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Secret Cities - Pink Graffiti

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Artist: Secret Cities

Album: Pink Graffiti

Label: Western Vinyl

Review date: Jul. 21, 2010

According to the members of Secret Cities, Pink Graffiti is about, “Brian Wilson and his work as a prism through which we view youthful things. It’s about the feelings that start with him getting all mixed up in our feelings for other people and other music (and vice versa).” Two things to note here: First, as that description makes clear, the lyrics are as much about other people’s feelings about Brian Wilson as they are about the man himself; second, and following from the first point,Pink Graffiti does not sound all that much like a Beach Boys album. His name turns up in the first single, “Boyfriends,” and Secret Cities seems to share his enthusiasm for adding slightly unconventional instrumental flourishes to pop songs, but Pink Graffiti does not otherwise seem to owe any special debt to Wilson’s work with the Beach Boys.

Instead, Pink Graffiti sounds like a more general homage to 1960s baroque pop (which, of course, traces back more indirectly to Brian Wilson). There’s heavily reverb’d vocals on “Boyfriends” and “Pink Graffiti Part 2” that are a sort of lo-fi copy of the wall of sound production technique. They employ the same style on “Slacker,” a piano-and-strings song with several overlapping vocal tracks from singer Marie Parker. This fascination with 1960s-era psychedelia isn’t surprising, even though Pink Graffiti is technically the first album from Secret Cities. Parker and Charlie Gokey previously released a similar album of classically orchestrated pop under the name White Foliage. After adding drummer Alex Abnos to the band, they changed their name and spent a couple of years working on the material on the current album in their native North Dakota.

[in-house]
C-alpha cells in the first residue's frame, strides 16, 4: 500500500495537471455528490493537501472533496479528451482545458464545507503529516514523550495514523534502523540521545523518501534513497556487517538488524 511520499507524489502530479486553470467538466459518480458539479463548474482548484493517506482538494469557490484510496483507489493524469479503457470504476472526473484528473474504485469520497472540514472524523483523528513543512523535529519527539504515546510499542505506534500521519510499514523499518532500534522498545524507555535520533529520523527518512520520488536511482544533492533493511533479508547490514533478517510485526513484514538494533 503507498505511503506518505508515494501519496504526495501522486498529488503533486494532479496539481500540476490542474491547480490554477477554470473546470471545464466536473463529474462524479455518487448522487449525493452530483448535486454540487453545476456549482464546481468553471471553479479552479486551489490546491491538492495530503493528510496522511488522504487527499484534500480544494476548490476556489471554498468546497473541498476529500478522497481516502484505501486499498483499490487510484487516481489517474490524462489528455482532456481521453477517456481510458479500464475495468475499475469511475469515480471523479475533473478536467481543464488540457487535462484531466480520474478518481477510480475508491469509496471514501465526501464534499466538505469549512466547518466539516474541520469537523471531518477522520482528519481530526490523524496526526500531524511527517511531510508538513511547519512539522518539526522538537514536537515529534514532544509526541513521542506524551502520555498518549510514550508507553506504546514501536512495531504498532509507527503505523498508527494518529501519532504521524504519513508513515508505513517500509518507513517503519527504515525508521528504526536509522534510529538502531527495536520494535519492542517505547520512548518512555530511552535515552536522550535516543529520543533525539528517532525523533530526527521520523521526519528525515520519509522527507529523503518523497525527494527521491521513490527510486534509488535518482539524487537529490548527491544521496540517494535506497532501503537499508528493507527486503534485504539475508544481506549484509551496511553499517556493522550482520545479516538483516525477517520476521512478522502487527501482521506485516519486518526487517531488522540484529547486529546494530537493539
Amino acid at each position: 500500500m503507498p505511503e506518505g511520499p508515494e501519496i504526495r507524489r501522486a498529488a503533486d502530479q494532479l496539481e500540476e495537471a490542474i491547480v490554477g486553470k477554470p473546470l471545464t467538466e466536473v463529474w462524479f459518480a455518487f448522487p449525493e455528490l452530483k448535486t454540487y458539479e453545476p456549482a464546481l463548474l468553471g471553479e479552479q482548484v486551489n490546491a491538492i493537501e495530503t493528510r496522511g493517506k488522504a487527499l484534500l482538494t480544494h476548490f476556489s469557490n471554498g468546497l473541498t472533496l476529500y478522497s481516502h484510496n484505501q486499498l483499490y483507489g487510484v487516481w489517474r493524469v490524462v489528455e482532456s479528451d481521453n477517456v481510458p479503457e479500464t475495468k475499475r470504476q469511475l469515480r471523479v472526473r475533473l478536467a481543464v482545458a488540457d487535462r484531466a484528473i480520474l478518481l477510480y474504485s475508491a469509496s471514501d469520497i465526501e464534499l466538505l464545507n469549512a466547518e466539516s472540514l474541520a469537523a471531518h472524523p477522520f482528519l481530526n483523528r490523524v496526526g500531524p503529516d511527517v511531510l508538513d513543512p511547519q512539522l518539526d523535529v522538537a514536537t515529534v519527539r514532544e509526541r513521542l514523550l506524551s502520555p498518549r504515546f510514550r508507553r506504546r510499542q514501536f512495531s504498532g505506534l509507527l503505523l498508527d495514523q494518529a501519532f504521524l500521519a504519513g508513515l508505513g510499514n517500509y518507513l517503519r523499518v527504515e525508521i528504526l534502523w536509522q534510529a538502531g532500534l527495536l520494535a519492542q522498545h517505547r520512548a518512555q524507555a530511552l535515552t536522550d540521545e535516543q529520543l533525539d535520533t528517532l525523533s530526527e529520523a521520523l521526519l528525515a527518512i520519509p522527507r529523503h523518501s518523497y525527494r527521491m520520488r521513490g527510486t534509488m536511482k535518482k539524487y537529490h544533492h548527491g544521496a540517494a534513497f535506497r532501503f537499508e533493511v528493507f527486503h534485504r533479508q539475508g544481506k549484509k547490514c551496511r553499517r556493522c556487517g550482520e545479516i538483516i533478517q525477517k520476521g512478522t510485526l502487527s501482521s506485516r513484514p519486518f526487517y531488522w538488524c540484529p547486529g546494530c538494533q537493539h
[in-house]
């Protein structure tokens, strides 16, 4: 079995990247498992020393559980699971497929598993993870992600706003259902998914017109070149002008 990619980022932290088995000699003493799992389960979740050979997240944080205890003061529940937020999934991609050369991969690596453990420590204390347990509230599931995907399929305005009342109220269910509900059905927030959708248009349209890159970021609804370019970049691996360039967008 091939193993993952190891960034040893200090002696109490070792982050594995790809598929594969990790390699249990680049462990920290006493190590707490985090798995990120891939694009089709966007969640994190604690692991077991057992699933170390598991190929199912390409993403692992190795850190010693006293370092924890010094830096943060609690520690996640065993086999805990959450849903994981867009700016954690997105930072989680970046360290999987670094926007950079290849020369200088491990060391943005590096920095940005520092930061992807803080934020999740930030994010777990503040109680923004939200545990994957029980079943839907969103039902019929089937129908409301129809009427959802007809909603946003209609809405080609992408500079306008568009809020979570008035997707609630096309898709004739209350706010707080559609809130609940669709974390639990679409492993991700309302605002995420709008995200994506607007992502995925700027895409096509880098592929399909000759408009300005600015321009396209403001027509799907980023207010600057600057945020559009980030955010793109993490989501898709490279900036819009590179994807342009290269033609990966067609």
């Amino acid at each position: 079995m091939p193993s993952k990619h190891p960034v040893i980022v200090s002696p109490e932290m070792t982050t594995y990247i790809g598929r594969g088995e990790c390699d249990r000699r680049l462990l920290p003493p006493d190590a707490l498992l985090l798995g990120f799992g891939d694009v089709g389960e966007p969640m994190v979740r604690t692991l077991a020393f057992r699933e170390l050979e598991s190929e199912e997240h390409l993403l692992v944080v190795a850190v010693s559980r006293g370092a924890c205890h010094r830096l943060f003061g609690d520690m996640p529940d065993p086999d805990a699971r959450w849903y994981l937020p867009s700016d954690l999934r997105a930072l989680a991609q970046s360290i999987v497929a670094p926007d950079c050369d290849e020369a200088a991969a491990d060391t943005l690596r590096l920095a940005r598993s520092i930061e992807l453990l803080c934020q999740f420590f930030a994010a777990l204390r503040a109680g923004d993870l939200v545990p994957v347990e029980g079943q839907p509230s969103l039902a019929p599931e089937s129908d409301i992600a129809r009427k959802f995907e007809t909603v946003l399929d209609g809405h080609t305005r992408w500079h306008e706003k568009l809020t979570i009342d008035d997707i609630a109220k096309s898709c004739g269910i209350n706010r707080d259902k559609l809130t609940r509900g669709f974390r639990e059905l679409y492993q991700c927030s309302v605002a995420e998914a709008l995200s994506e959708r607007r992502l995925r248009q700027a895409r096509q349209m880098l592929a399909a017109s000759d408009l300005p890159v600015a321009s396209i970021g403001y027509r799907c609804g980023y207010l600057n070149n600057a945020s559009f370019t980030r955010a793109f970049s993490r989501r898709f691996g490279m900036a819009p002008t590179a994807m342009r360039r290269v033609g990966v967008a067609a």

The instrumentation on Pink Graffiti is often elaborate and it’s complemented by the use of sound loops and production effects that used to be seen only at the high end of the production spectrum. Given the current state of recording technology, however, it’s no longer all that surprising for a band working mostly on their own to release an album with complicated arrangements and a full complement of studio effects. These albums tend to stand or fall not on how innovative or groundbreaking they are, but rather on how good the songwriting is.

On that count, Secret Cities do quite well for themselves. Take for example “Pink Graffiti Part 1,” the best song on the album. It stands out not because of the looped sound at the beginning, or the thundering drums, or because it has a vibraphone and whistling, but rather because it has a driving rhythm and a simple, memorable melody. “Boyfriends” is likely the first single because it’s got the biggest chorus, not because it encapsulates the themes of the album. Pink Graffiti is a strong album, and one that grows on you the more you listen to it. Your opinion of Brian Wilson and the Beach Boys probably won’t affect your judgment of it all that much.

By Tom Zimpleman

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